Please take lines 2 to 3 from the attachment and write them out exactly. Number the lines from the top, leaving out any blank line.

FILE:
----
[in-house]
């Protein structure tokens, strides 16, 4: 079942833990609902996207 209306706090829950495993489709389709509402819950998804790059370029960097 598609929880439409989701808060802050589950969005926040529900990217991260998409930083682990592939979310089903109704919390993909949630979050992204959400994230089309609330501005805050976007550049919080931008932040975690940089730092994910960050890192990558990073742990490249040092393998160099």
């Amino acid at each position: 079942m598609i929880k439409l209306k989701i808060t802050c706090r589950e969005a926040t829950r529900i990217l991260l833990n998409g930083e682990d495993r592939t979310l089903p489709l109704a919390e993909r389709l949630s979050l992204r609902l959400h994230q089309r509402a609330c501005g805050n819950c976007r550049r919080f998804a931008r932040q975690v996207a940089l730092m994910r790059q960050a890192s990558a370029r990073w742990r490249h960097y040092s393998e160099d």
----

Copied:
């Protein structure tokens, strides 16, 4: 079942833990609902996207 209306706090829950495993489709389709509402819950998804790059370029960097 598609929880439409989701808060802050589950969005926040529900990217991260998409930083682990592939979310089903109704919390993909949630979050992204959400994230089309609330501005805050976007550049919080931008932040975690940089730092994910960050890192990558990073742990490249040092393998160099």
């Amino acid at each position: 079942m598609i929880k439409l209306k989701i808060t802050c706090r589950e969005a926040t829950r529900i990217l991260l833990n998409g930083e682990d495993r592939t979310l089903p489709l109704a919390e993909r389709l949630s979050l992204r609902l959400h994230q089309r509402a609330c501005g805050n819950c976007r550049r919080f998804a931008r932040q975690v996207a940089l730092m994910r790059q960050a890192s990558a370029r990073w742990r490249h960097y040092s393998e160099d």